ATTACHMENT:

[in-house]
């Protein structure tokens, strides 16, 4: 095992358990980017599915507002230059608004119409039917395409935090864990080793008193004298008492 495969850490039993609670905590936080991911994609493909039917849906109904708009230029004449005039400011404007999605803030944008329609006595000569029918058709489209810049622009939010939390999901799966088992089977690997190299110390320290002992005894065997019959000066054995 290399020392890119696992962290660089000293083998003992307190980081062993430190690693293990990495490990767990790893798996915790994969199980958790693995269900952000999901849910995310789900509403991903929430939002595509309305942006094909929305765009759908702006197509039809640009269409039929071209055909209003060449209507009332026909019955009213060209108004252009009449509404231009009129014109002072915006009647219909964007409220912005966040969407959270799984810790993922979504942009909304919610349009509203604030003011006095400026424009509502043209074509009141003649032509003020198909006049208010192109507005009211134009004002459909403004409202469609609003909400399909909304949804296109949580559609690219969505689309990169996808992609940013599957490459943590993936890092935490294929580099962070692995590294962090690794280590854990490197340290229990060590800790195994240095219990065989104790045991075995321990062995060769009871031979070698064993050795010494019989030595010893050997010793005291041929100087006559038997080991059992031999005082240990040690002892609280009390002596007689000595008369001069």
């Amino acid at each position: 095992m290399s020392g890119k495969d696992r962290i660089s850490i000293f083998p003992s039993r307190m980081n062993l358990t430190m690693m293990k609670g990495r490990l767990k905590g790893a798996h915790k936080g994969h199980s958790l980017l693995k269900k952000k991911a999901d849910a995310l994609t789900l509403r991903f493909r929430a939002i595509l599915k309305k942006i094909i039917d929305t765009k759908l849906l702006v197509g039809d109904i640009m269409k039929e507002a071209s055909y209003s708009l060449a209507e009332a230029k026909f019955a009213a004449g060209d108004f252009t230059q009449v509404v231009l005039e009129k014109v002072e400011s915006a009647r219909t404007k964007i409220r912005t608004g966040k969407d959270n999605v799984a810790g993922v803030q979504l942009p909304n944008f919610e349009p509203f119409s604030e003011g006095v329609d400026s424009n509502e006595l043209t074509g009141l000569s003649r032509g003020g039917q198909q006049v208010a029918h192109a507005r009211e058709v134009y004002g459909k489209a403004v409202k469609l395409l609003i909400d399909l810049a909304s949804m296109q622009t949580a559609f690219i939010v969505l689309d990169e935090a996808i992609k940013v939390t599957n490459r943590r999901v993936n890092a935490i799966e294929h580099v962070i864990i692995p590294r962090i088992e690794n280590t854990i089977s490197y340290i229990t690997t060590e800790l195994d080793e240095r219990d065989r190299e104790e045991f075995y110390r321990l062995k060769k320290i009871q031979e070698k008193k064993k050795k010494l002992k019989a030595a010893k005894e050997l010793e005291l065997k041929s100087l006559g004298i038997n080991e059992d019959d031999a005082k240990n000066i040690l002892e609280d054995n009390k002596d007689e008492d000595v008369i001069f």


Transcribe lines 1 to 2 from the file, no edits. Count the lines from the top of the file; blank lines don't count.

[in-house]
């Protein structure tokens, strides 16, 4: 095992358990980017599915507002230059608004119409039917395409935090864990080793008193004298008492 495969850490039993609670905590936080991911994609493909039917849906109904708009230029004449005039400011404007999605803030944008329609006595000569029918058709489209810049622009939010939390999901799966088992089977690997190299110390320290002992005894065997019959000066054995 290399020392890119696992962290660089000293083998003992307190980081062993430190690693293990990495490990767990790893798996915790994969199980958790693995269900952000999901849910995310789900509403991903929430939002595509309305942006094909929305765009759908702006197509039809640009269409039929071209055909209003060449209507009332026909019955009213060209108004252009009449509404231009009129014109002072915006009647219909964007409220912005966040969407959270799984810790993922979504942009909304919610349009509203604030003011006095400026424009509502043209074509009141003649032509003020198909006049208010192109507005009211134009004002459909403004409202469609609003909400399909909304949804296109949580559609690219969505689309990169996808992609940013599957490459943590993936890092935490294929580099962070692995590294962090690794280590854990490197340290229990060590800790195994240095219990065989104790045991075995321990062995060769009871031979070698064993050795010494019989030595010893050997010793005291041929100087006559038997080991059992031999005082240990040690002892609280009390002596007689000595008369001069």